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Since the last time I had a board made, I've discovered several revisions that I needed to make:
- The 5V boost of the bq25895 cuts out long enough to shut off the Pi when you connect USB power.
- I needed extra lanes of DSI going from the CM4 to the SN65DSI83 chip in order for all the clock rates to fall within the ranges allowed by the SN65 and the iPad's display.
- The footprints for my touchscreen FFCs were backwards
I took this opportunity to design a version of the board where I actually used the CM4 instead of having separate 40-pin connector / FFC for DSI / USB port on the board. I threw an M.2 slot on there for NVMe support, as well.
When I was nearly finished with that design, I learned about the Radxa CM3, which is the same form factor as the Raspberry Pi CM4 but has a third board-to-board connector providing several features that would be quite convenient for this application:
- Audio codec with headphone out, mono speaker out, and microphone in
- Battery charger
- Power button handling
- Native LVDS support on the DSI0 pins (and the extra DSI0 pins are broken out)
- HDMI pins can also output DisplayPort (the dock connector on the iPad can speak DisplayPort, which is used to drive the 30-pin to HDMI adapter.)
In addition, the Rockchip RK3566 that the Radxa CM3 is built around actually seems to have the ability to sleep, which is especially important on a tablet. On the CM4, I'll have to suspend to disk or just shut down or something.
I think if I the Radxa CM3 had existed when I started this project, I might've chosen it over the Pi CM4, as it should require a lot less glue circuitry to make it work in this application. (I had originally considered the Pine64 SOPine and the Nvidia Jetson Nano, but I think I excluded these because the SO-DIMM connectors that they require wouldn't fit between the case and the screen.) As a bonus, the RK3566 is less tall than the BCM2711, which may buy me a little vertical room, depending on the other components on the CM3.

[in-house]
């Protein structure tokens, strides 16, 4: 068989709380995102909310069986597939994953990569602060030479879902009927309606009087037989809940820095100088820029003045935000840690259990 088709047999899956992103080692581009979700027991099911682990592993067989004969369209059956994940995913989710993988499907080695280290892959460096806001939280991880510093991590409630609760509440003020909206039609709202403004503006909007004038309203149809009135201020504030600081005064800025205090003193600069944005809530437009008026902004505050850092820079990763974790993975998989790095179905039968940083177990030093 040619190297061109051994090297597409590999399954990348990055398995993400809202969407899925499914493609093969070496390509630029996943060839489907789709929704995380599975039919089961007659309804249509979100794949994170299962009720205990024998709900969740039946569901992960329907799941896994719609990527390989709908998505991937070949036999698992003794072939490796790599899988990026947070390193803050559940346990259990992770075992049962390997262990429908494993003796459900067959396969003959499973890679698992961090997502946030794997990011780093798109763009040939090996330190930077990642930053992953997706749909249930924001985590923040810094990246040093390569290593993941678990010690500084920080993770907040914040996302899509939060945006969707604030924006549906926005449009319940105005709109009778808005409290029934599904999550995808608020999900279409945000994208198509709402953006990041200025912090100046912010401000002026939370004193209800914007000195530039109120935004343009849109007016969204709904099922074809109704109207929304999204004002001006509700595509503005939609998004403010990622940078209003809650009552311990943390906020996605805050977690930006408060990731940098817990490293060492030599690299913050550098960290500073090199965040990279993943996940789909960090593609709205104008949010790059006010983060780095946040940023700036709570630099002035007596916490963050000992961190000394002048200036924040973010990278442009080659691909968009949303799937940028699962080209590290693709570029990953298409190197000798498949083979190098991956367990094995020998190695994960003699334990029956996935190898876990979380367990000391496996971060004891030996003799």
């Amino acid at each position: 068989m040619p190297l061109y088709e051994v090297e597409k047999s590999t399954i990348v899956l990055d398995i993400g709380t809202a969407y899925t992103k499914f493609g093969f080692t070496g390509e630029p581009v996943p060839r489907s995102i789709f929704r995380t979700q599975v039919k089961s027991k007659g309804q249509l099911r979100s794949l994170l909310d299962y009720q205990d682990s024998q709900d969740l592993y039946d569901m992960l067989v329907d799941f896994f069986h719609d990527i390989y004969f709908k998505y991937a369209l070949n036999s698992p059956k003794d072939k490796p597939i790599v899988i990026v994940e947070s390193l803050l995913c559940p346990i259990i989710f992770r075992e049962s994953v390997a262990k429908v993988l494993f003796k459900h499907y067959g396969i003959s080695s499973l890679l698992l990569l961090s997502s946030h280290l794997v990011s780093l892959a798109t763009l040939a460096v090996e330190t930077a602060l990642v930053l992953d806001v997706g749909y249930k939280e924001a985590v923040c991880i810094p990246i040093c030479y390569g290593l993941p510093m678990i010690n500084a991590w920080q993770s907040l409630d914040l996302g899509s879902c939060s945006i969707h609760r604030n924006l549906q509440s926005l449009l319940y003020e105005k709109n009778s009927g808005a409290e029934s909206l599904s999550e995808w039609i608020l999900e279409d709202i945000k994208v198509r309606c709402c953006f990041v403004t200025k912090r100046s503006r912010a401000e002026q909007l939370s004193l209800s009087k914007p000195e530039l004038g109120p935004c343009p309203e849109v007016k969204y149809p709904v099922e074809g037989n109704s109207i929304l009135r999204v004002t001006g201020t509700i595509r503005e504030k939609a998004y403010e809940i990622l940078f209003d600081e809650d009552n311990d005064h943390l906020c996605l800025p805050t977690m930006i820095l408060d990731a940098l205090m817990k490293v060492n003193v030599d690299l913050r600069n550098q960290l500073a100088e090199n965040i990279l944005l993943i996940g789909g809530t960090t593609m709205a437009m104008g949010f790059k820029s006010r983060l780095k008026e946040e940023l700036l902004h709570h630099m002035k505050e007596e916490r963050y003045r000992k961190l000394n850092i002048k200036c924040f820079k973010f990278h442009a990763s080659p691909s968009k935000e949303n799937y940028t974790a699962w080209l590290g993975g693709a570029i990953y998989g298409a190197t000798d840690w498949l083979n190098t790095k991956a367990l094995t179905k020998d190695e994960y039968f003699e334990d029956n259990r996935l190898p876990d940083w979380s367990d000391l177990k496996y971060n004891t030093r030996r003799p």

I've also designed a version of my board based around the Radxa CM3. Once I figured out the position and orientation of the third connector on the CM3, this wasn't too bad -- it has far fewer components than the CM4 version of the board. It's essentially just connectors, the touchscreen controller, a buck-boost converter for the NVMe slot, and some audio switches.
Since the Radxa CM3 / RK3566 clearly has less software support than the Pi (I think as of the time of writing, you can't even get HDMI output, let alone LVDS.), I'm planning to hedge my bets and have both boards made.